A re-brand is when a company chooses to change a significant element of their perceived persona.
A re-brand could be very obvious like a complete change in company image, eg a new logo, or, it could be more subtle such as a change of language within their corporate message.
Over a period of time a proactive company will often review their brand and associated image, it is important for a business to understand their market and the changes over time that affect their market, it is often part of a companies strategy to review and consider their brand, a proactive company will consider the following:
Future growth and audience:
When a company expands, or plans to expand, they will often consider their brand and image i.e. a question they may ask themselves is ‘does our brand work internationally?’ there are many things that can detract from a brand in an international market, such as things like colour and verbiage. Also something that goes hand in hand with expansion/growth is audience, a very good example of this is Apple, over the last 5 years they have completely changed their image from ‘specialist computer supplier’ to ‘luxury brand’ this change is largely responsible for the massive growth that they are seeing today.
Pigeon-holing and staying relevant:
When a company is born the brand usually represents the market that it is pitching to, for example a company could be called ‘Orion – PC Specialists’ this name immediately pigeon-holes this company to the PC market. Further down the line ‘Orion – PC Specialists’ may wish to expand into other markets, in this case they may reconsider their name. An obvious change would be to drop the ‘PC Specialists’ post fix. This simple alteration removes the specificity of the previous brand name.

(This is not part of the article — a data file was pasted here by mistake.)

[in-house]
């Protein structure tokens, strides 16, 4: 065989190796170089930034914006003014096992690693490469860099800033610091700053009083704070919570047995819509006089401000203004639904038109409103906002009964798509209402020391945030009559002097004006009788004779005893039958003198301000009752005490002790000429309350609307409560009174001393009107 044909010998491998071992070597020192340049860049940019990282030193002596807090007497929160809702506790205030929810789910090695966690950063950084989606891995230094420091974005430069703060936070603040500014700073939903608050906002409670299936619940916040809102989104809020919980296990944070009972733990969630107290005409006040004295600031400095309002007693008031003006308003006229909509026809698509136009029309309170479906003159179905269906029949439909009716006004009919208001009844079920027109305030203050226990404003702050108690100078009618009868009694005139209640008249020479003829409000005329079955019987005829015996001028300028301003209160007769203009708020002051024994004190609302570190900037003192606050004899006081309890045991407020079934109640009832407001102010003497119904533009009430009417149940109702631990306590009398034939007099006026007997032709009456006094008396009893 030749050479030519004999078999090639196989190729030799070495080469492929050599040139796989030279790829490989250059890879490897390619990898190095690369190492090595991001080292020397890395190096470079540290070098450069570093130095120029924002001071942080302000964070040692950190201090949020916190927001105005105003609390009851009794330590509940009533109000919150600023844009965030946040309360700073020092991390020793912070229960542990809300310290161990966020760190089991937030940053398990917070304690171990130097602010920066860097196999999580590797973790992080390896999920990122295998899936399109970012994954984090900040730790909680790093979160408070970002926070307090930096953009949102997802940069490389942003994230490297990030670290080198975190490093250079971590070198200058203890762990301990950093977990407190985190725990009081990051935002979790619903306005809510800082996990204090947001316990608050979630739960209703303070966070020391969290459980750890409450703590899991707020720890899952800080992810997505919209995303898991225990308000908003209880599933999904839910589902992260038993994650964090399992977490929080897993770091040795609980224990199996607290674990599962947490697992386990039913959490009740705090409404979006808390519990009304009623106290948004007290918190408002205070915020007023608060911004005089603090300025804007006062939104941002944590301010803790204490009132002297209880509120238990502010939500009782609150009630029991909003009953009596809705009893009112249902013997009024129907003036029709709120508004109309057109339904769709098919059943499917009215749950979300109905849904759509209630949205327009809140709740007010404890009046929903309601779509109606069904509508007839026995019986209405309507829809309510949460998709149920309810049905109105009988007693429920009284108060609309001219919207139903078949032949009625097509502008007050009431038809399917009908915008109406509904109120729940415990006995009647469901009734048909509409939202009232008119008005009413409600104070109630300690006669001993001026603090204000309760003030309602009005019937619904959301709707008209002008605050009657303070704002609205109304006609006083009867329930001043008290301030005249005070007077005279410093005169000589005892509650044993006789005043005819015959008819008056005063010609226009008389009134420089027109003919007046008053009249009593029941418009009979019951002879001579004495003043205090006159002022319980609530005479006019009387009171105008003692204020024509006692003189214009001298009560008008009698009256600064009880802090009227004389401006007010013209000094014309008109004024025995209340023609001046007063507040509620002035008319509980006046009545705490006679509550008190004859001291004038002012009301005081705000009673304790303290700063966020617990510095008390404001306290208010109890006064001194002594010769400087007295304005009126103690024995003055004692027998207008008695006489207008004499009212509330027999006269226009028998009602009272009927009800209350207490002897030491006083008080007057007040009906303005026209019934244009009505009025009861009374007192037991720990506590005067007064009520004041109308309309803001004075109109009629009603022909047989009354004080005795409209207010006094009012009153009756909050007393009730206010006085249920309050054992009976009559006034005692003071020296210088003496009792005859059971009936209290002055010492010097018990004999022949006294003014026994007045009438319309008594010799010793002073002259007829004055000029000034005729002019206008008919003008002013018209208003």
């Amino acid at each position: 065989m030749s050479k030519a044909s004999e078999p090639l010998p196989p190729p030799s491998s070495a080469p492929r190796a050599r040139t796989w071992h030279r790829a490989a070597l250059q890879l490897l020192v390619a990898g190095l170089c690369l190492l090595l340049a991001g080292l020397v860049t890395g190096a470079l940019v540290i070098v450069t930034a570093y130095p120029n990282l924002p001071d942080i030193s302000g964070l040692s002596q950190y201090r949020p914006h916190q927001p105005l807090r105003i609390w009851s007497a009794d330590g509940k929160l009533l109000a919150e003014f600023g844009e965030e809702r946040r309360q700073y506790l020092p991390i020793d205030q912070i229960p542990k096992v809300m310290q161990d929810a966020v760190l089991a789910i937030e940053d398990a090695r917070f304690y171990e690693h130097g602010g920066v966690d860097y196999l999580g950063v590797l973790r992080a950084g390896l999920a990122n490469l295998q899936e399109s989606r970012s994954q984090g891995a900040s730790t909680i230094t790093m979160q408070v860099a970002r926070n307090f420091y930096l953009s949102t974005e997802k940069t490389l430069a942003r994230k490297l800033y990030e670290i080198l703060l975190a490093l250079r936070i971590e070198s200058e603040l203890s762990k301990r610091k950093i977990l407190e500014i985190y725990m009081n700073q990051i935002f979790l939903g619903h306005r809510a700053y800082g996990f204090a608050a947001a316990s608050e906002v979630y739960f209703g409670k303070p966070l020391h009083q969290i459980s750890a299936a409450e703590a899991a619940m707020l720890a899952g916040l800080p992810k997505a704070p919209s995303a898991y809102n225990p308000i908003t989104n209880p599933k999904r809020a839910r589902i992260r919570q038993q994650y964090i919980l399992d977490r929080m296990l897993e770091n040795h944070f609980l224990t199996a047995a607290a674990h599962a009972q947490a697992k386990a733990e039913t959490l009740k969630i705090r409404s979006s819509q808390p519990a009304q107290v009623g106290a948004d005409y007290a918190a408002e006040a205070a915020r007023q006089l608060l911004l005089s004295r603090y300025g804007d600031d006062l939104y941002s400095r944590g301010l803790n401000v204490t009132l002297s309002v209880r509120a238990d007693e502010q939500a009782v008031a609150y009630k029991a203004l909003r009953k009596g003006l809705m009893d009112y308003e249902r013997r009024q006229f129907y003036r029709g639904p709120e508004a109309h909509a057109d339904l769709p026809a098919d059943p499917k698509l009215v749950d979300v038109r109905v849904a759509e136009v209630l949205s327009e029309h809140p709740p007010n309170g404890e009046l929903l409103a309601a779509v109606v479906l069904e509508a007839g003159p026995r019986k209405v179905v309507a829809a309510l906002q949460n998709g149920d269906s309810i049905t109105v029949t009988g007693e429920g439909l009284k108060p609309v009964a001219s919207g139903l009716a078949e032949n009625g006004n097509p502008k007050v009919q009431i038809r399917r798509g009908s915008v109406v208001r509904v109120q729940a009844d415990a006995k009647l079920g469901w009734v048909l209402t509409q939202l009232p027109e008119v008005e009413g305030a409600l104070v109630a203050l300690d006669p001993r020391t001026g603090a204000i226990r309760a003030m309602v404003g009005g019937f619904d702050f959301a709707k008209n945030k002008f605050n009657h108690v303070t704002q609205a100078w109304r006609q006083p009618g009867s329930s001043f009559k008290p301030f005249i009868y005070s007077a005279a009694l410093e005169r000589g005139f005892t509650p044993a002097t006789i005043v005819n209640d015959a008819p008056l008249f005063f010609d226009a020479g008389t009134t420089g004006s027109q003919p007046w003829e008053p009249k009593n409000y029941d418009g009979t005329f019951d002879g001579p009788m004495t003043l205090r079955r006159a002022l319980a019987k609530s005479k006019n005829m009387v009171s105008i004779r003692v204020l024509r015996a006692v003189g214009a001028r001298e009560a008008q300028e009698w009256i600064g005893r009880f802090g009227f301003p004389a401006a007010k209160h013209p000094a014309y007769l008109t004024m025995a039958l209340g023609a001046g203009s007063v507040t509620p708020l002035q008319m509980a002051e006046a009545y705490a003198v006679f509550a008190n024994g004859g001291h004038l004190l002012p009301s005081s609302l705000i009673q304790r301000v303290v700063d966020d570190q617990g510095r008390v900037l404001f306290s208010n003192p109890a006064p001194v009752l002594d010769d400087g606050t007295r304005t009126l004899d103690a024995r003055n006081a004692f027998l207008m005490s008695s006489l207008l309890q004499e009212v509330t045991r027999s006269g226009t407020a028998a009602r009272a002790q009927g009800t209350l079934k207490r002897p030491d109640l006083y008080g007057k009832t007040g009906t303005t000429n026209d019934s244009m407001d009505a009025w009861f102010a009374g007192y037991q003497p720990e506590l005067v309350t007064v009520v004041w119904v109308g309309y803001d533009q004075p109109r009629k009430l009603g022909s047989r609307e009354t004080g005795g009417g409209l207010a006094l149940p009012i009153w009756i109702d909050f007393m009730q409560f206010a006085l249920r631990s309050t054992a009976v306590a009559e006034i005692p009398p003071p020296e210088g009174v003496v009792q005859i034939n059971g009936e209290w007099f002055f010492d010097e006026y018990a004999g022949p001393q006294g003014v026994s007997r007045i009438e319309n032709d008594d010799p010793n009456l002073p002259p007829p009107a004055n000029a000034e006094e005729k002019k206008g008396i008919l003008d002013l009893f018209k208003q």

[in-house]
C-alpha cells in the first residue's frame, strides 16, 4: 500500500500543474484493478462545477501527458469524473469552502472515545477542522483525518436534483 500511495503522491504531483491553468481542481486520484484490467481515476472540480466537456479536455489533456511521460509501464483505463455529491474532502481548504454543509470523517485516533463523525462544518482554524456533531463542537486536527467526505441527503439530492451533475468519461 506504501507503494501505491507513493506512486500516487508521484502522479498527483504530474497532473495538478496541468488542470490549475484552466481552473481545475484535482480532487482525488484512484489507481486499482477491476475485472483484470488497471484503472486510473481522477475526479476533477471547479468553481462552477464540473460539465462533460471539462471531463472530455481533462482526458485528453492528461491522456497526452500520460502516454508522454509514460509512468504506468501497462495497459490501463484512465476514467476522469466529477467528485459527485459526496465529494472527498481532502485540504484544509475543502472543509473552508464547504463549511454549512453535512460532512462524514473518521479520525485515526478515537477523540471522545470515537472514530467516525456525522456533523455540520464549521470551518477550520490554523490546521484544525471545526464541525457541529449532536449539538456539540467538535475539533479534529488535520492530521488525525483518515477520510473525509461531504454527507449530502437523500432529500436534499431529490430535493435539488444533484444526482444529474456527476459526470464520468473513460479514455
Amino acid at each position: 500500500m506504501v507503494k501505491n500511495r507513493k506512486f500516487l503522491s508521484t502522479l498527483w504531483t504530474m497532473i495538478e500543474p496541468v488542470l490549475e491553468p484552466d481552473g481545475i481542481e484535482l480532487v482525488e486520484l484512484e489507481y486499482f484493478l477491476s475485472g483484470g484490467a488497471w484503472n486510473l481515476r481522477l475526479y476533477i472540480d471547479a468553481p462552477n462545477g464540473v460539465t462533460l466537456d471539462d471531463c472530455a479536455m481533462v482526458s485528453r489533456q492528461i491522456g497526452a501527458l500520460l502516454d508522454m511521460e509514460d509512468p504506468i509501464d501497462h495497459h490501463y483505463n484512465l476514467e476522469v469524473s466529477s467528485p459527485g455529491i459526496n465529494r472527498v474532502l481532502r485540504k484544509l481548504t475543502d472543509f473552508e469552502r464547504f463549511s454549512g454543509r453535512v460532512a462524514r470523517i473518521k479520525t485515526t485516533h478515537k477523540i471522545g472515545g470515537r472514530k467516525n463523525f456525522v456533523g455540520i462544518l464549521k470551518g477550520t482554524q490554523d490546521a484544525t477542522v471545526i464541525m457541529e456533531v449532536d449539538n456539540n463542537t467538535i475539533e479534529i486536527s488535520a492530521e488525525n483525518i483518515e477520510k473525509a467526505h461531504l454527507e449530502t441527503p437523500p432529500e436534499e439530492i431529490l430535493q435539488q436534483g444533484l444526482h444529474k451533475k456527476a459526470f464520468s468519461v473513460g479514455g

Also time is constantly moving forward, trends come and go, often you will see ‘clever’ companies utilising trends to their advantage. It could be trends in design, for example, we are currently going through a ‘flat’ trend, you will have probably noticed that a lot of brands have adopted this new design style in their brand mark. Deeper than this brands will align themselves with other public pressures such as being green, conflict free or fair trade – all of these things add to the definition of a brand.
Sometimes companies ‘have’ to re-brand, they alter their image through necessity:
Merger or acquisition:
When companies merge or acquire other companies (and even when they break apart), re-branding is often required.
There are a number of different legal issues that could cause a company to re-brand. Trademarks are often at the root of these re-branding examples. That’s why it’s so important to conduct an exhaustive trademark search and obtain the trademark rights to your brand name before you launch it.
Sometimes a company’s competitors’ activities can be the catalyst to a re-branding. When a competitor renders your brand useless or dated, a re-branding could help you regain a foothold in your market and give you the facelift you need to effectively strike back.
Here is a few examples of a good re-brand
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